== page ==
Lavender shortbread biscuits
- July 2020
- Makes 24 biscuits
- Hands-on time 25 minutes, oven time 45 minutes
These beautiful lavender shortbread biscuits are made with lavender extract, which lends a delicate flavour and has a scent redolent of English country gardens. Gorgeous to look at, but even better to eat, you are going to love them!
- 8.8g (5.5g saturated)
- 18.4g (5.9g sugars)
- 250g unsalted butter, cubed and softened
- 130g caster sugar, plus extra for decorating
- 250g plain flour, plus extra for dusting
- 125g rice flour
- 1/4 tsp salt
- 1/4 tsp natural lavender flavouring or extract (available from Castle Farm Shop)
- 2 tbsp milk, for brushing
- 4g pack edible flowers (available from Sainsbury’s and Ocado)
- Culinary lavender buds, for decoration (available from Castle Farm Shop, Sous Chef or Amazon)
- 8cm round biscuit cutter with a smooth edge and 2 large, flat baking sheets, lined with compostable baking paper
- Put the butter in a large mixing bowl with the caster sugar and mix with a wooden spoon until fully combined. Add both flours, salt and lavender extract and mix again to roughly bring together for a minute or so, then use your hands to briefly knead and bring the dough together. Shape into 2 fat discs, wrap then chill for around 1 hour until firm (see Make Ahead).
- Once firm, let the dough soften out of the fridge until pliable, about 10 minutes, then roll out one of the dough discs on a lightly floured surface until the dough is 0.5 cm thick. Stamp out as many rounds as you can, but don’t move them. Brush the tops of the dough circles with a very small amount of milk each, then carefully snip the stalks off the flowers as high as you can without making them fall apart – they need to lie on the biscuits as flat as possible. Gently press 2 or 3 into each round (you can pull some into petals to mix things up if you like), then scatter each biscuit with a few lavender buds.
- Once you’ve done all the biscuits, place a sheet of non-stick baking paper, big enough to cover the dough, over the top of the biscuits then gently roll your rolling pin back and forth over the biscuits a few times, so the flowers are pressed into the dough. Be careful – you should be aiming to keep the shape of the biscuits in the dough as much as you can. Remove the baking paper, then use the cutter to re-stamp the biscuit shapes out of the dough, and carefully transfer them to one of the baking sheets. Chill in the fridge for around 20 minutes while you do the next batch and heat the oven to 170C/ 150C fan/ gas 3 1/2.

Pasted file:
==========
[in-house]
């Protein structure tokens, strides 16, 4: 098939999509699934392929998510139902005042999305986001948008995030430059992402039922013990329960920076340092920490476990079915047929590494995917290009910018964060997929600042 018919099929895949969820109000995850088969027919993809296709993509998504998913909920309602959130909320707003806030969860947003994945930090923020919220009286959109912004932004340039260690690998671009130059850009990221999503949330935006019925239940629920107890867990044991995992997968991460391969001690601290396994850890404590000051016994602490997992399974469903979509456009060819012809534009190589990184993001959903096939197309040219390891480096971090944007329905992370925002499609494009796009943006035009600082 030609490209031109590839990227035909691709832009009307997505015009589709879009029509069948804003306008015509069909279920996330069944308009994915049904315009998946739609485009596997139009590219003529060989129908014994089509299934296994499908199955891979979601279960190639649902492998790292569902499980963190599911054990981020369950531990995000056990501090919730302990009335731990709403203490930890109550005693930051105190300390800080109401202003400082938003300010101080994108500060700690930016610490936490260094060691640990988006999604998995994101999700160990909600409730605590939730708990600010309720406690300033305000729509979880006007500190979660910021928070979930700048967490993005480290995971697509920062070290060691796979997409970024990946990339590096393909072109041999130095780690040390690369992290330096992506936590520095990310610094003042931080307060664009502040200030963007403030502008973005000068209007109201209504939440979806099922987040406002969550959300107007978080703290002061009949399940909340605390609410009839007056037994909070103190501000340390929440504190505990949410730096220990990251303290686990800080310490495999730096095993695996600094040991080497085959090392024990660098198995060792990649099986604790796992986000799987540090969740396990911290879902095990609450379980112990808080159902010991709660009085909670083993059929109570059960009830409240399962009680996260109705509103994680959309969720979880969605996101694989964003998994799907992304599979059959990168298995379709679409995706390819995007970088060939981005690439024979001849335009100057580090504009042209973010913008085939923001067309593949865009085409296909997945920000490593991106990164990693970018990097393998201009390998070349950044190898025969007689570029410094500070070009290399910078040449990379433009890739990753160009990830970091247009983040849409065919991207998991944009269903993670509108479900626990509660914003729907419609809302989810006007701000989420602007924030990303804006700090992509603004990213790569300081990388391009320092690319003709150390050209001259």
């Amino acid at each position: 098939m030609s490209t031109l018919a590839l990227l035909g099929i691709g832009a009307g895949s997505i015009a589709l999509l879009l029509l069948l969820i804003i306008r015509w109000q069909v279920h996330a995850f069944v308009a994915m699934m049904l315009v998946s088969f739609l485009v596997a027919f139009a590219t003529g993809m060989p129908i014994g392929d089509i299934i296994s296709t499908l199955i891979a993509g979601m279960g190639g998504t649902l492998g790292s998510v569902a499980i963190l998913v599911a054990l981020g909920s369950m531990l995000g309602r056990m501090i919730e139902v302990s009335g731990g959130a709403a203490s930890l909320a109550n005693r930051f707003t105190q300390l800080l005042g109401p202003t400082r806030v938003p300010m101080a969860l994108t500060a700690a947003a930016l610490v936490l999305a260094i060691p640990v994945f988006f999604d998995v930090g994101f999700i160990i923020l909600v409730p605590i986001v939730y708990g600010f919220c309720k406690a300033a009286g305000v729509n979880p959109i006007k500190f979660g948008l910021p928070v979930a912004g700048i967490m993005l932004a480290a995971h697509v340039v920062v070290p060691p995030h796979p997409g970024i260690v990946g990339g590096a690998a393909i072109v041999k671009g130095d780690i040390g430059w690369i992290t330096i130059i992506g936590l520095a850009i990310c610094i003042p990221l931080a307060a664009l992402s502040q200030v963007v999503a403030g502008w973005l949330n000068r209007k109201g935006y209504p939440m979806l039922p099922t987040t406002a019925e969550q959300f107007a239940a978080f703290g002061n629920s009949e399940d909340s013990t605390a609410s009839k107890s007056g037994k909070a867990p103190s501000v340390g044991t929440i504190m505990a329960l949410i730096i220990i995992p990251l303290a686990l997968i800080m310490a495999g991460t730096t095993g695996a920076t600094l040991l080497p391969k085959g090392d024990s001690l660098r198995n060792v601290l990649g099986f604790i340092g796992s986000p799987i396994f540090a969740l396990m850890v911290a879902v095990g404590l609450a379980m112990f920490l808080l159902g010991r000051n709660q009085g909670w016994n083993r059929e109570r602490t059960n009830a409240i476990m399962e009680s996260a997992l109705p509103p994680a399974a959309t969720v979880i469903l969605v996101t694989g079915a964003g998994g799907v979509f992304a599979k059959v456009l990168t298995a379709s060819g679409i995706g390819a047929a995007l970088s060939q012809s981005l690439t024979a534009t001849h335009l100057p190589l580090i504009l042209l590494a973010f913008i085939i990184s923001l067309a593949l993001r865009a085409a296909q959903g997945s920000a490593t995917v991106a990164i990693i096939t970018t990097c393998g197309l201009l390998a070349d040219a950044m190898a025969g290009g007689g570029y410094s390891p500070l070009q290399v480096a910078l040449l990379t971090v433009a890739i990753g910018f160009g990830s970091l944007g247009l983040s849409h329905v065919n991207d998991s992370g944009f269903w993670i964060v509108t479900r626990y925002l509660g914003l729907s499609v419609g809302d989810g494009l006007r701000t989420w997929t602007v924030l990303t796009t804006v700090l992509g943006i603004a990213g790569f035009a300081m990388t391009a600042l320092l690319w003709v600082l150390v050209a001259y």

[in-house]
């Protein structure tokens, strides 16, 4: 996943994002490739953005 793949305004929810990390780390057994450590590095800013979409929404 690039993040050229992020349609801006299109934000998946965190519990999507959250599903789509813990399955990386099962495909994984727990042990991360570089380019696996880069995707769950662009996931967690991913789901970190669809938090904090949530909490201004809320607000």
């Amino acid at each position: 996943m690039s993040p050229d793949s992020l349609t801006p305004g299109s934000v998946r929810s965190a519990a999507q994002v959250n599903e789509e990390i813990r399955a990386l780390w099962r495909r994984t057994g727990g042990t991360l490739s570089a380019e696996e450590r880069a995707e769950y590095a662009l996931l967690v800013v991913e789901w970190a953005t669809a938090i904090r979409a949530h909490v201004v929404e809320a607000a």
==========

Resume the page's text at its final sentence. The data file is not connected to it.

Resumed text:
- Re-roll the biscuit trimmings and repeat the process, using the second disc of dough once the first is too small to re-roll. Once the biscuits have chilled, bake for 15-20 minutes, until the shortbread is a uniform pale colour and the edges are crisping. Remove each batch from the oven and leave to cool on the baking sheet for 5 minutes, before carefully transferring to a wire rack to cool completely. Scatter with caster sugar, if you like, then either serve immediately, or box up until needed.
These biscuits are cooked to be slightly softer than traditional shortbread, so the flowers don’t burn in the oven. If you want to leave off the flowers and make the shortbread properly crisp, bake for 5-8 minutes longer than in the recipe, until the biscuits are pale golden.
The biscuits are best on the day they’re made but will keep in an airtight container for up to 4 days. The unbaked dough can be tightly wrapped and frozen for up to 2 months, defrost to slice and bake.
Almost all lavender can be used in the kitchen as long as it’s been grown without the use of chemicals. The most common are the group known as the English lavenders – lavandula angustifola, to give them their proper name. These are probably the first ones you think of when you picture lavender plants: long grey-green stems with slender flower heads on top.
You can buy culinary lavender buds, but they’re easy to make at home if you have the plants in your garden. Snip the stems at the height of their bloom, tie together and hang upside down inside for a week or two until dried out, then carefully pull off the buds and store in airtight jars. You can use the fresh heads straight off the plants in salads or to decorate cakes and drinks, but drying them gives a more fragrant flavour and a better texture to eat. If you’re lucky enough to be able to dry your own that’s great, but if not it’s easy to get your hands on these lavender products.
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